The mouth-watering tapestry that is Barossa food weaves together old world culinary traditions with seasonality and Australian practicality. Sewn by many hands since its beginnings, it is a glorious abstract of colour bound by a framework of devotion and hard work.

Although the earliest land-owners were English with large holdings in the Barossa Ranges, it was German-speaking settlers, devout Lutherans, who had the strongest impact on the flavours of Barossa food.

They arrived with only a few meagre possessions but they carried a wealth of culinary traditions in their baggage.

They were hard-working folk who cleared land for farming and built old world style homes with wood ovens and smokehouses.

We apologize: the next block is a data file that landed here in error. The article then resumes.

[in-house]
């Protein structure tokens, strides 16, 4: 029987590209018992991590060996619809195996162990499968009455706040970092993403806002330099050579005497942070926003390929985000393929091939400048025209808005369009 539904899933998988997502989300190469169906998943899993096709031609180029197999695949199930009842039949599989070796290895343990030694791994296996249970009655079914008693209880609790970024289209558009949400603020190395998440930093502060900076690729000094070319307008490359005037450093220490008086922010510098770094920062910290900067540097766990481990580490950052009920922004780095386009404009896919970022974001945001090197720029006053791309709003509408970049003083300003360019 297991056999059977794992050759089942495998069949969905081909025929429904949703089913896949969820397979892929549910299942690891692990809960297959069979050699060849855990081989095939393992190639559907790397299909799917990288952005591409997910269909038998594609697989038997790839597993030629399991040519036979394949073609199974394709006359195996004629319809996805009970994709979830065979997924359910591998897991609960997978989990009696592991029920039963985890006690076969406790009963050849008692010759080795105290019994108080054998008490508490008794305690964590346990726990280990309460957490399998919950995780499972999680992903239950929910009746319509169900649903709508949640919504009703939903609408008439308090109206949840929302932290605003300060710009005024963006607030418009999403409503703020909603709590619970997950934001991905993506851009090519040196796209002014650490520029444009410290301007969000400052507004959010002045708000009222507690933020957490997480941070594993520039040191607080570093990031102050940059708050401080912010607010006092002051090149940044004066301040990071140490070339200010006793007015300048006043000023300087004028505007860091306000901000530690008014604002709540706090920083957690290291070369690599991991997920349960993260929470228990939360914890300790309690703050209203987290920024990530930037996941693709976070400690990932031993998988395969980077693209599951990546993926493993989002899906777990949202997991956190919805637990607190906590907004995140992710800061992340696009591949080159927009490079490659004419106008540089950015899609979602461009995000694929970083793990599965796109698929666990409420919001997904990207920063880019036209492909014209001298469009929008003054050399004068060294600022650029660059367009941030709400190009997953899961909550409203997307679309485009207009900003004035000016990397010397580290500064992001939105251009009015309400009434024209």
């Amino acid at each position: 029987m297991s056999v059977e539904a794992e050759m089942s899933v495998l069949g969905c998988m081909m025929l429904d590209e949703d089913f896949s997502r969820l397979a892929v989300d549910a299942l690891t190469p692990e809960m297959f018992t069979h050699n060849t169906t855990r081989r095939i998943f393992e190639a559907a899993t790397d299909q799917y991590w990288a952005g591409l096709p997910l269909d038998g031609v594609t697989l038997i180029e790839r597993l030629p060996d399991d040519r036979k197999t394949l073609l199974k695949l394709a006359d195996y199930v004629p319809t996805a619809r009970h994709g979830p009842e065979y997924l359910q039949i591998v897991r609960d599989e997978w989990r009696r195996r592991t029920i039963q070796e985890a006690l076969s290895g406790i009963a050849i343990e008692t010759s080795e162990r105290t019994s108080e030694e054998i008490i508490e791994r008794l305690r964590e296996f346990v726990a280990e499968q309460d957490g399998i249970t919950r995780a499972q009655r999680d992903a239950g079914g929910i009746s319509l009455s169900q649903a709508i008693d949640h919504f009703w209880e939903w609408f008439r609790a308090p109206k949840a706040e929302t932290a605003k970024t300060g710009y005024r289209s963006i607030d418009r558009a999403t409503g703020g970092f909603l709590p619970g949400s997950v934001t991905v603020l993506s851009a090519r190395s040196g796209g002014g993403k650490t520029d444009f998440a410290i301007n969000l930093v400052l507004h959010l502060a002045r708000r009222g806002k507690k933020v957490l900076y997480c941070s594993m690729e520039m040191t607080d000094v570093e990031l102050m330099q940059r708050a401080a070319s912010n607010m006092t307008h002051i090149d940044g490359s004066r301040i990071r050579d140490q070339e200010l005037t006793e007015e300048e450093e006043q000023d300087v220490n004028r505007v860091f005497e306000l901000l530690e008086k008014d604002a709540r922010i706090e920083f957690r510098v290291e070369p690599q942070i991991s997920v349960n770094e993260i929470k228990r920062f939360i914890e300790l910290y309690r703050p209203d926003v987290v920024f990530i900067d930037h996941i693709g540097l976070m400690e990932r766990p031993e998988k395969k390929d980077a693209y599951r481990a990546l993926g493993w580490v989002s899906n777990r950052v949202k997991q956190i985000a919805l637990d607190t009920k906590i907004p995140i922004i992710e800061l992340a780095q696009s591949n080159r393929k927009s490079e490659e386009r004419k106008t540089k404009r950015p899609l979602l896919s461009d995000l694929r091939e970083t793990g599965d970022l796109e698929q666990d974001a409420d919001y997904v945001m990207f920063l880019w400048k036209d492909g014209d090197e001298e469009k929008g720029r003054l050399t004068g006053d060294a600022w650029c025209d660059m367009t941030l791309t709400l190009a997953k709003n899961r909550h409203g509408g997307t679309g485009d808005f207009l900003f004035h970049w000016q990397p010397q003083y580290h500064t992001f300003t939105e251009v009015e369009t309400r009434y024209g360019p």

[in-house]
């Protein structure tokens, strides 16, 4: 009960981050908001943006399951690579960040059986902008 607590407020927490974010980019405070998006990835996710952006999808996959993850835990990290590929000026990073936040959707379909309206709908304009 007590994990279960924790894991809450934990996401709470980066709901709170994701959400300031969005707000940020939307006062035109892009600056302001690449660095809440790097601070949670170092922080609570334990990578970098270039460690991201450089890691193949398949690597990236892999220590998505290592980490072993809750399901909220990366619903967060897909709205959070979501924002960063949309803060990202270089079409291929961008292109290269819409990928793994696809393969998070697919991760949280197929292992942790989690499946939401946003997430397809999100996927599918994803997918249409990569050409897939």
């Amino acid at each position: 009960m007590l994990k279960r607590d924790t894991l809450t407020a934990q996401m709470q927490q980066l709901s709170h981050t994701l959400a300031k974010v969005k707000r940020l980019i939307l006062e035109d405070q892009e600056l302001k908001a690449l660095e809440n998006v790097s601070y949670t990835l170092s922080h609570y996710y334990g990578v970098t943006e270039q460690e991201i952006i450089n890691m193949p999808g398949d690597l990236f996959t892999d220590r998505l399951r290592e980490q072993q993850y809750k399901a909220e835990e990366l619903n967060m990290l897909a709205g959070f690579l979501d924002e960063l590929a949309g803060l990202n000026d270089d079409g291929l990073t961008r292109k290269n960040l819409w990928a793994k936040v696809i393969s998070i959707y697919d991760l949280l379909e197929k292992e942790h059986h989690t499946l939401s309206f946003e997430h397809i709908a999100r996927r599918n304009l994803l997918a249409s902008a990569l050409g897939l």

They planted orchards, vegetable gardens and vineyards, grazed animals and felled trees to fuel their stoves. Every home had fruit trees, vines and a vegetable garden.

Driven by the need to preserve the bounty of the land and a stoic belief in the waste not, want not principle, they smoked meats and dried fruit, fermented and pickled vegetables, made cheese and fermented grapes to make wine.

They celebrated the turning of the seasons and gave thanks in the spired Lutheran churches that still dot the Barossa landscape.

These early heroes provided the foundation for current day culinary champions such as Maggie Beer and Callum Hann, who today are among the many applying their passion for the varied treasures grown in or on Barossan soil.

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